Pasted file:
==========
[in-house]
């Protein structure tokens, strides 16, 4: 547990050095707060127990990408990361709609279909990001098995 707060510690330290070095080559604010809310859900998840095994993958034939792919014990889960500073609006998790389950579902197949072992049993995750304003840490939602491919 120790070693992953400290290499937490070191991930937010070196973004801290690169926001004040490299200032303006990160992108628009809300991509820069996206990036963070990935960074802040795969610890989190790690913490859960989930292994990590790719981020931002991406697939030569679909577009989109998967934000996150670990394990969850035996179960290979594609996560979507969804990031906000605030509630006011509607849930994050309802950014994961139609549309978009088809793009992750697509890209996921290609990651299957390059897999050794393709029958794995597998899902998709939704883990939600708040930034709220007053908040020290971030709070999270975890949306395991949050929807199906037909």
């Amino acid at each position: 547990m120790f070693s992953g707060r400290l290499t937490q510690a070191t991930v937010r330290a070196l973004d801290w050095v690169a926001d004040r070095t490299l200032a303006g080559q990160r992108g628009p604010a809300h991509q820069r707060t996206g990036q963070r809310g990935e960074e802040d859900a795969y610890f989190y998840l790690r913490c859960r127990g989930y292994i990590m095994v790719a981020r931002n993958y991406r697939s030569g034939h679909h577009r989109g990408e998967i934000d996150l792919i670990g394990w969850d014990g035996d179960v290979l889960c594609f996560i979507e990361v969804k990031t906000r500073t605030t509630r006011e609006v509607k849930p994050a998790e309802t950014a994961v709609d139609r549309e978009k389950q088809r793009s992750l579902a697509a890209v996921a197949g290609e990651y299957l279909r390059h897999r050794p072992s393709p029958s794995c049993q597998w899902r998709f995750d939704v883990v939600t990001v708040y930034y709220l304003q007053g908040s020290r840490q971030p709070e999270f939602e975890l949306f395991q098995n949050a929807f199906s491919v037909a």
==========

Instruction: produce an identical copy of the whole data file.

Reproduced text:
[in-house]
């Protein structure tokens, strides 16, 4: 547990050095707060127990990408990361709609279909990001098995 707060510690330290070095080559604010809310859900998840095994993958034939792919014990889960500073609006998790389950579902197949072992049993995750304003840490939602491919 120790070693992953400290290499937490070191991930937010070196973004801290690169926001004040490299200032303006990160992108628009809300991509820069996206990036963070990935960074802040795969610890989190790690913490859960989930292994990590790719981020931002991406697939030569679909577009989109998967934000996150670990394990969850035996179960290979594609996560979507969804990031906000605030509630006011509607849930994050309802950014994961139609549309978009088809793009992750697509890209996921290609990651299957390059897999050794393709029958794995597998899902998709939704883990939600708040930034709220007053908040020290971030709070999270975890949306395991949050929807199906037909």
């Amino acid at each position: 547990m120790f070693s992953g707060r400290l290499t937490q510690a070191t991930v937010r330290a070196l973004d801290w050095v690169a926001d004040r070095t490299l200032a303006g080559q990160r992108g628009p604010a809300h991509q820069r707060t996206g990036q963070r809310g990935e960074e802040d859900a795969y610890f989190y998840l790690r913490c859960r127990g989930y292994i990590m095994v790719a981020r931002n993958y991406r697939s030569g034939h679909h577009r989109g990408e998967i934000d996150l792919i670990g394990w969850d014990g035996d179960v290979l889960c594609f996560i979507e990361v969804k990031t906000r500073t605030t509630r006011e609006v509607k849930p994050a998790e309802t950014a994961v709609d139609r549309e978009k389950q088809r793009s992750l579902a697509a890209v996921a197949g290609e990651y299957l279909r390059h897999r050794p072992s393709p029958s794995c049993q597998w899902r998709f995750d939704v883990v939600t990001v708040y930034y709220l304003q007053g908040s020290r840490q971030p709070e999270f939602e975890l949306f395991q098995n949050a929807f199906s491919v037909a």